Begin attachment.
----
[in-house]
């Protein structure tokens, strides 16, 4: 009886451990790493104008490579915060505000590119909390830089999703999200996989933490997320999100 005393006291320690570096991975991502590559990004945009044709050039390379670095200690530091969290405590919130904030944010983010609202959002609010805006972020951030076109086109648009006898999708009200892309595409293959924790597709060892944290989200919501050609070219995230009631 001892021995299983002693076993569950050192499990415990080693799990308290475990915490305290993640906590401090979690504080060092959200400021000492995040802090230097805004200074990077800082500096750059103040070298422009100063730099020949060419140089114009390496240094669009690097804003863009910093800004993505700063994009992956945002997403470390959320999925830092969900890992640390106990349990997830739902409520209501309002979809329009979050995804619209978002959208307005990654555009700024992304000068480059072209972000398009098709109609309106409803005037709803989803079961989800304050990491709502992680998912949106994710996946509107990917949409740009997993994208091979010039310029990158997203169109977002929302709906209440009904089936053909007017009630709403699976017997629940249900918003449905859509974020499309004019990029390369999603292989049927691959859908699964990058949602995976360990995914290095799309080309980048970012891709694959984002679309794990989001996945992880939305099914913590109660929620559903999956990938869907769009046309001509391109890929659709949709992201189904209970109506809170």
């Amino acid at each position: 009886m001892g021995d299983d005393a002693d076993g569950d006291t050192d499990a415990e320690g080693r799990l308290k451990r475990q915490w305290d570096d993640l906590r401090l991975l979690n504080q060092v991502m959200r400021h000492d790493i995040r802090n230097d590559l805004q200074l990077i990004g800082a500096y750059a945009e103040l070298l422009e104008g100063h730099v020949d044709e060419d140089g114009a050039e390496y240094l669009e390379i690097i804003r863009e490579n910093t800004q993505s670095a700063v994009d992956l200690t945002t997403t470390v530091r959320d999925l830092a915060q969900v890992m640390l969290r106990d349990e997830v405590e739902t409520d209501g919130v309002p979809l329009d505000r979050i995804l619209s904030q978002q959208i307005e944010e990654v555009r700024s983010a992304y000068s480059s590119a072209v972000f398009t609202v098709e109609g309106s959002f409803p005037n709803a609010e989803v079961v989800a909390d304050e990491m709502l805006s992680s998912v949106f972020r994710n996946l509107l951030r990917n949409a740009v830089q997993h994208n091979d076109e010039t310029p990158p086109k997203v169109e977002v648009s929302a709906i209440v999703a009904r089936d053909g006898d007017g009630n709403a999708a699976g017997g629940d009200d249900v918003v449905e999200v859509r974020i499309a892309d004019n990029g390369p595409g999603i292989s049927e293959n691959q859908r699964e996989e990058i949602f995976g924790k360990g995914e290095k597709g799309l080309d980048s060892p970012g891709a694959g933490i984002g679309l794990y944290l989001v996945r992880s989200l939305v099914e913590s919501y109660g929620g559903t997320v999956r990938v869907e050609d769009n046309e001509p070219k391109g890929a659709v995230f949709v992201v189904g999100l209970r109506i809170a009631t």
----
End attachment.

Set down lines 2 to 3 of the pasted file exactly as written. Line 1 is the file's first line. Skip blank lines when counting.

């Protein structure tokens, strides 16, 4: 009886451990790493104008490579915060505000590119909390830089999703999200996989933490997320999100 005393006291320690570096991975991502590559990004945009044709050039390379670095200690530091969290405590919130904030944010983010609202959002609010805006972020951030076109086109648009006898999708009200892309595409293959924790597709060892944290989200919501050609070219995230009631 001892021995299983002693076993569950050192499990415990080693799990308290475990915490305290993640906590401090979690504080060092959200400021000492995040802090230097805004200074990077800082500096750059103040070298422009100063730099020949060419140089114009390496240094669009690097804003863009910093800004993505700063994009992956945002997403470390959320999925830092969900890992640390106990349990997830739902409520209501309002979809329009979050995804619209978002959208307005990654555009700024992304000068480059072209972000398009098709109609309106409803005037709803989803079961989800304050990491709502992680998912949106994710996946509107990917949409740009997993994208091979010039310029990158997203169109977002929302709906209440009904089936053909007017009630709403699976017997629940249900918003449905859509974020499309004019990029390369999603292989049927691959859908699964990058949602995976360990995914290095799309080309980048970012891709694959984002679309794990989001996945992880939305099914913590109660929620559903999956990938869907769009046309001509391109890929659709949709992201189904209970109506809170």
């Amino acid at each position: 009886m001892g021995d299983d005393a002693d076993g569950d006291t050192d499990a415990e320690g080693r799990l308290k451990r475990q915490w305290d570096d993640l906590r401090l991975l979690n504080q060092v991502m959200r400021h000492d790493i995040r802090n230097d590559l805004q200074l990077i990004g800082a500096y750059a945009e103040l070298l422009e104008g100063h730099v020949d044709e060419d140089g114009a050039e390496y240094l669009e390379i690097i804003r863009e490579n910093t800004q993505s670095a700063v994009d992956l200690t945002t997403t470390v530091r959320d999925l830092a915060q969900v890992m640390l969290r106990d349990e997830v405590e739902t409520d209501g919130v309002p979809l329009d505000r979050i995804l619209s904030q978002q959208i307005e944010e990654v555009r700024s983010a992304y000068s480059s590119a072209v972000f398009t609202v098709e109609g309106s959002f409803p005037n709803a609010e989803v079961v989800a909390d304050e990491m709502l805006s992680s998912v949106f972020r994710n996946l509107l951030r990917n949409a740009v830089q997993h994208n091979d076109e010039t310029p990158p086109k997203v169109e977002v648009s929302a709906i209440v999703a009904r089936d053909g006898d007017g009630n709403a999708a699976g017997g629940d009200d249900v918003v449905e999200v859509r974020i499309a892309d004019n990029g390369p595409g999603i292989s049927e293959n691959q859908r699964e996989e990058i949602f995976g924790k360990g995914e290095k597709g799309l080309d980048s060892p970012g891709a694959g933490i984002g679309l794990y944290l989001v996945r992880s989200l939305v099914e913590s919501y109660g929620g559903t997320v999956r990938v869907e050609d769009n046309e001509p070219k391109g890929a659709v995230f949709v992201v189904g999100l209970r109506i809170a009631t």